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Homework Help: Can we solve for x(t) and y(t) with respect to time?

  1. Jan 17, 2017 #1
    1. The problem statement, all variables and given/known data
    I would like to ask a question I was discussing the other day with a friend of mine. Suppose you have a point mass m, sliding on the friction-free curve [itex]y = e^{-x}[/itex] starting from position [itex]x(0) = 0[/itex] and [itex]y(0) = 1[/itex] with zero initial velocity. Can we find in closed-form the exact position [itex](x,y)[/itex] with respect to time?

    2. The attempt at a solution
    Going down the usual path, from conservation of energy I found that [itex]v = \sqrt{2g(1-y)}[/itex]. Assuming [itex]φ[/itex] is the angle between [itex]\vec{v}[/itex] and the downward vertical direction (the direction of negative ordinates), and using that [itex]\dot{x} = v \sin(φ)[/itex], [itex]\dot{y} = v \cos(φ)[/itex], [itex]φ = \tan^{-1}(e^{x})[/itex], I reached

    [tex]\dot{x} = \sqrt{2g}\sqrt{\frac{e^{2x}-e^{x}}{e^{2x}+1}}[/tex]
    [tex]\dot{y} = -y\sqrt{2g}\sqrt{\frac{1-y}{1+y^2}}[/tex]

    From these two, I need to solve only one. Choosing the first, separating [itex]dx[/itex] and [itex]dy[/itex] and integrating, yields

    [tex]\int_0^{x(t)}\sqrt{\frac{e^{2x} + 1}{e^{2x} - e^{x} }}dx = \sqrt{2g}t[/tex]

    However, plugging the integral in the LHS in Mathematica doesn't compute anything, most likely meaning that this integral is not solvable in closed form, let alone invertible in closed-form.

    Choosing now the second equation and doing the same yields:
    [tex]\int_1^{y(t)}\sqrt{\frac{1+y^2}{1 - y}}\frac{dy}{y} = - \sqrt{2g}t[/tex]

    Again, trying to compute the integral in the LHS, gives an assortment of complex elliptic integrals that are gain not invertible in some closed-form. Any thoughts about what can be done?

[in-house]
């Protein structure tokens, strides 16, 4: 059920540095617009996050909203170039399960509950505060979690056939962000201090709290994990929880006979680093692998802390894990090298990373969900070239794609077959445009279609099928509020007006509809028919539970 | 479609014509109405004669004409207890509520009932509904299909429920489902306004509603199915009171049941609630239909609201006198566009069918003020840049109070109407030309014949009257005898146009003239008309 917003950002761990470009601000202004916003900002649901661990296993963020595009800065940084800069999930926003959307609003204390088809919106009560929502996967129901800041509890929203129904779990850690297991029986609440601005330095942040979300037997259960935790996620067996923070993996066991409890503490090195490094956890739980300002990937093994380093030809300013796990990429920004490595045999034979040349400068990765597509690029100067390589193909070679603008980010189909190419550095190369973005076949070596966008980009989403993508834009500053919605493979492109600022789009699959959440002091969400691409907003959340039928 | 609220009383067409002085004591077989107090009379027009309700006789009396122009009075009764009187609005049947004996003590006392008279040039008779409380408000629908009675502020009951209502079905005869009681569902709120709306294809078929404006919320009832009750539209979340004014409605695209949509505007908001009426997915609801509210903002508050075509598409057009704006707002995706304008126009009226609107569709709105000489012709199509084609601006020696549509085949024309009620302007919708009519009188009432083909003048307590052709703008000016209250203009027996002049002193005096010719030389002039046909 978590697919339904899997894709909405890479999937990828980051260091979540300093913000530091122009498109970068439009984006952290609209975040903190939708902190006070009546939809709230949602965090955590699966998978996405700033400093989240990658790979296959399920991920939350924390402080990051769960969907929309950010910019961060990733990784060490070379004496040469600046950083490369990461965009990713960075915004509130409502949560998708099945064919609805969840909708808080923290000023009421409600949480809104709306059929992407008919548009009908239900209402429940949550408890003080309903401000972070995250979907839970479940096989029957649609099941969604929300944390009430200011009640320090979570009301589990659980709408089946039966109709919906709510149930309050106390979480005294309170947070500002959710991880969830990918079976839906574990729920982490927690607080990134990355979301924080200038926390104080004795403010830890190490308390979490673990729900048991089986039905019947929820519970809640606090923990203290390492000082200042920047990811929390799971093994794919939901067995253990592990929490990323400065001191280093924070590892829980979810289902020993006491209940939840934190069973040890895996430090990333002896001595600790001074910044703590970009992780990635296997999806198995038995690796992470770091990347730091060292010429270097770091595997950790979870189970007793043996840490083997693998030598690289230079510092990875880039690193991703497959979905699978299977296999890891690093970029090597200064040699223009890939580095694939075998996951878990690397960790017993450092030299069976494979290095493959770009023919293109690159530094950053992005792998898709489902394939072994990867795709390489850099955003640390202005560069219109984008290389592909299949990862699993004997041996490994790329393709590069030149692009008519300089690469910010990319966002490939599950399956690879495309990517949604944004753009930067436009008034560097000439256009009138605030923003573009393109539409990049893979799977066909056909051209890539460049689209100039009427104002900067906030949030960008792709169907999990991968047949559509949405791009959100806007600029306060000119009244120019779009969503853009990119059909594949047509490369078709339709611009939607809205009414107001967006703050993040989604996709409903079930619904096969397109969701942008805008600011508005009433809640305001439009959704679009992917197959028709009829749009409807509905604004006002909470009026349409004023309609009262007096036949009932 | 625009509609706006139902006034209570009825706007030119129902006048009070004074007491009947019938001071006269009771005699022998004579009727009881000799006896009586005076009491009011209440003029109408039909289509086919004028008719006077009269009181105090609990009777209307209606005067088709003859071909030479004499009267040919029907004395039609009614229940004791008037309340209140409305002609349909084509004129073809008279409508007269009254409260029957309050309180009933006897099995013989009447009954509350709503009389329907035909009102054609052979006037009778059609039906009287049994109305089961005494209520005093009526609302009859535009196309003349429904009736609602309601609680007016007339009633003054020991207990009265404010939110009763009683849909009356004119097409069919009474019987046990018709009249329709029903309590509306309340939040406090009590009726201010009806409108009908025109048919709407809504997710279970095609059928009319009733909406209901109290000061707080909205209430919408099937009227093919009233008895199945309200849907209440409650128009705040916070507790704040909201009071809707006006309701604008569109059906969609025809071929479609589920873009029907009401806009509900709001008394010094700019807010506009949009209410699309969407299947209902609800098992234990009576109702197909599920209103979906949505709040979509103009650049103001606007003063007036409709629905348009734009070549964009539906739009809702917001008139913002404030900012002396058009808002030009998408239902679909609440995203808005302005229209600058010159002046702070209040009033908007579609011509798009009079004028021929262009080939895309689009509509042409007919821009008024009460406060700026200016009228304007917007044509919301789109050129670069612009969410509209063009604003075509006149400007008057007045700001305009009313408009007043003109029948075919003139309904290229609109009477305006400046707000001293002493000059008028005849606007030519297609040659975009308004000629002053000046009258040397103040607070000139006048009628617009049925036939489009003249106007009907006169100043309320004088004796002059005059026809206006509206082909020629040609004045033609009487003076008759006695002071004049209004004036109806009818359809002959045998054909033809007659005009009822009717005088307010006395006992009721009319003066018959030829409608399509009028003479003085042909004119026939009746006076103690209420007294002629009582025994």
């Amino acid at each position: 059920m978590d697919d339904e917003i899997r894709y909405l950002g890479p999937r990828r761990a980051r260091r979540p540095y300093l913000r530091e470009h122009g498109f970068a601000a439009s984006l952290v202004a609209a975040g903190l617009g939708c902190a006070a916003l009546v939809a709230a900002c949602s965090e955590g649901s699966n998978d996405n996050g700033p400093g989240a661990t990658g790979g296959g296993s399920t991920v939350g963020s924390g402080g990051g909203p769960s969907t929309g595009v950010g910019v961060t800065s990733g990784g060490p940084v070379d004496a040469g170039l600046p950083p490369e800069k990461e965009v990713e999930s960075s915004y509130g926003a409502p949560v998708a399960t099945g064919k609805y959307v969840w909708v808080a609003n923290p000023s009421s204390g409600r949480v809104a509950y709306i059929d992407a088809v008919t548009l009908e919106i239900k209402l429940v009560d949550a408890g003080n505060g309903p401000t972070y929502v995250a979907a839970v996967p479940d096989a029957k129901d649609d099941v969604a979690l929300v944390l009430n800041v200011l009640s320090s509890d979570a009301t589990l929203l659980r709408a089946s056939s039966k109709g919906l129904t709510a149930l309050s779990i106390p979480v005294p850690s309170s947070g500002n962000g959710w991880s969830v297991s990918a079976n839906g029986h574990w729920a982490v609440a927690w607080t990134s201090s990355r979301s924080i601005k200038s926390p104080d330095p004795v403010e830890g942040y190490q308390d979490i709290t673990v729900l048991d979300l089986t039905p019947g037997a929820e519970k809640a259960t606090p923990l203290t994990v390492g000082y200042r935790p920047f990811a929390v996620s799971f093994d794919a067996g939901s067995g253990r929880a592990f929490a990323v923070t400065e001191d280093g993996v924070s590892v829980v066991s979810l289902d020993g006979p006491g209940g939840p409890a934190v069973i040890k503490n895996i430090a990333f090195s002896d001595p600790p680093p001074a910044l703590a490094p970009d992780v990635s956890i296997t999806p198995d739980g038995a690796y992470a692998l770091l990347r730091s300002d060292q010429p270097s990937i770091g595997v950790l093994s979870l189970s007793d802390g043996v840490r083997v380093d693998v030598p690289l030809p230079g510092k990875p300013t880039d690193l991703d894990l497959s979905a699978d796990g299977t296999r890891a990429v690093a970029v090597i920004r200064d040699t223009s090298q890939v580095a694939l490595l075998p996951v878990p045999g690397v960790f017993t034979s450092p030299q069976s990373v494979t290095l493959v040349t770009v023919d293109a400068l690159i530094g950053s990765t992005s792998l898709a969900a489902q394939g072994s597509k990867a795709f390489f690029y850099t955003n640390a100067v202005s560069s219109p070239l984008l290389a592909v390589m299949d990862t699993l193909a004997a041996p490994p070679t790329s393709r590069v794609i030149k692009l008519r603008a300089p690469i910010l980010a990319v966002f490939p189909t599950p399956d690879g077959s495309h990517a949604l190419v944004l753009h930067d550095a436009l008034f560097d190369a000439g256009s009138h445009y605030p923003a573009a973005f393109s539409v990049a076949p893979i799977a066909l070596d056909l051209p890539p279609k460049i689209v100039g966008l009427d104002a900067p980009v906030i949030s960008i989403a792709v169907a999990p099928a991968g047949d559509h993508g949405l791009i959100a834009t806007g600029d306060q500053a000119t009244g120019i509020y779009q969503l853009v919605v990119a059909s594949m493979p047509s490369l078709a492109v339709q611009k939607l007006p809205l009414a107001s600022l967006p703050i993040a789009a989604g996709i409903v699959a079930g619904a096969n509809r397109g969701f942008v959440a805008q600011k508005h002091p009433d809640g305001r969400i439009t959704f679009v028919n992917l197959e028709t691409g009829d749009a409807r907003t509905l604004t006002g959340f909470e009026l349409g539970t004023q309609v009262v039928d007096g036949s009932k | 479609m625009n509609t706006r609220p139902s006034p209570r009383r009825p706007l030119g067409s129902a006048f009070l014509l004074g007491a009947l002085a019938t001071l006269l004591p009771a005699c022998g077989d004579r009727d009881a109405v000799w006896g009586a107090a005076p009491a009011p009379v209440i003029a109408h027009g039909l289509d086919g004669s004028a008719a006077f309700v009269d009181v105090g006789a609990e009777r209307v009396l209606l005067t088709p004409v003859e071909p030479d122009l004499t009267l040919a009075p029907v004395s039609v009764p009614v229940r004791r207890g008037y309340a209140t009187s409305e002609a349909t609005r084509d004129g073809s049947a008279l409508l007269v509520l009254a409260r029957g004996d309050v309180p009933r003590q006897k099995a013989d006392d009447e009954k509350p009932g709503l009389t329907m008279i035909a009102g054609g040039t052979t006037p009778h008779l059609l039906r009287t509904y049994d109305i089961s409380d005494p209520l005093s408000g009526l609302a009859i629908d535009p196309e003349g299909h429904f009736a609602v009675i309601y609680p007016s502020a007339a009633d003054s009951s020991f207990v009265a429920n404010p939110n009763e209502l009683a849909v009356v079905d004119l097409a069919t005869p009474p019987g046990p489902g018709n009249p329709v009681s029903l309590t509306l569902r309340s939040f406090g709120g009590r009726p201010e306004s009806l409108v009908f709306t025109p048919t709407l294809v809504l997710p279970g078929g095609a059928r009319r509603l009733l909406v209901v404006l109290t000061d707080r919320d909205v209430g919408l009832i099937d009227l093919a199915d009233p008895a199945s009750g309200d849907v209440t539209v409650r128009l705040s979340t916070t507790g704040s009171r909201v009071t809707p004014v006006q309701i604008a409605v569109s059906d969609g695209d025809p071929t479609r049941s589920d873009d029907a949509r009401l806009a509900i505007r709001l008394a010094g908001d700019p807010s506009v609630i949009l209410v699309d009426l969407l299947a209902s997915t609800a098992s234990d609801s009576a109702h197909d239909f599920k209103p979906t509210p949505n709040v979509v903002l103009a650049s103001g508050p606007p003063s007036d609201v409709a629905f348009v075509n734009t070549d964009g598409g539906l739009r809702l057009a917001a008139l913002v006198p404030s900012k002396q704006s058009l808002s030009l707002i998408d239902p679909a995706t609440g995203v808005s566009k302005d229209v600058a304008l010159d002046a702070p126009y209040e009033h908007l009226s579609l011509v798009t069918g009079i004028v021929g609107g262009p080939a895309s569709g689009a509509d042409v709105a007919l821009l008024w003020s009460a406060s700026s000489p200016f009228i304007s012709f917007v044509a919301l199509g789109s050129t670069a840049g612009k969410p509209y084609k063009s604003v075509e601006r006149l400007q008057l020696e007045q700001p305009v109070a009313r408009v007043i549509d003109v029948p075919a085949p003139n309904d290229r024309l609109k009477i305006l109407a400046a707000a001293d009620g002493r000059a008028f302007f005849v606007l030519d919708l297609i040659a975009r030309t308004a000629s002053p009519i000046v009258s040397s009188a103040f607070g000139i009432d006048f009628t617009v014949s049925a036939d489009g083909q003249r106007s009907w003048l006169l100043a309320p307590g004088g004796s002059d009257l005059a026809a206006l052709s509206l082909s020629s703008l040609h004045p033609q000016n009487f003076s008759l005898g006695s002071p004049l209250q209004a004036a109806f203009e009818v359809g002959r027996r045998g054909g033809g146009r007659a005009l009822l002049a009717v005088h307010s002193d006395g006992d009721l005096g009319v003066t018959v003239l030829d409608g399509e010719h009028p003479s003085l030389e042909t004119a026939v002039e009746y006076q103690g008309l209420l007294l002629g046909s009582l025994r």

Last edited: Jan 17, 2017
  2. jcsd
  3. Jan 17, 2017 #2


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    You reached $$
    \dot{x} = \sqrt{2g}\sqrt{\frac{e^{2x}-1}{e^{2x}+1}}$$
    but I reach something else ( from ##\ \ e^{2x}(1-e^{-x})\ \ ## under the square root in the numerator ).
  4. Jan 17, 2017 #3
    Thank you for replying BvU! You are absolutely correct ##\dot{x}## is not the one I wrote but
    $$\dot{x} = \sqrt{2g}\sqrt{\frac{e^{2x}-e^{x}}{e^{2x}+1}} = \sqrt{2g}\sqrt{\frac{1-e^{-x}}{1+e^{-2x}}}$$
    I also noted that ##\dot{y}## needs a minus in order for ##\dot{y} = -e^{-x}\dot{x} = -y \dot{x}## to hold. I will correct the initial post! However, after this correction, things get even more challenging, since the integral now is not analytically computable!
  5. Jan 17, 2017 #4


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    Did someone promise you there would be an elegant looking analytical solution ?
    If you want that, you might look at a cycloid instead of an exponential :rolleyes:
  6. Jan 17, 2017 #5
    Haha! :smile:None indeed BvU! As I said, it is just an inquiry I had with a friend of mine the other day. It surprised me that the only method I could find involved integration and then inversion of the result so I thought that I might be going down the wrong path. At best, there should be a way to acquire the solution in some integral form and then let numerical integration take over!

    Thank you for your warm welcoming message! :smile:
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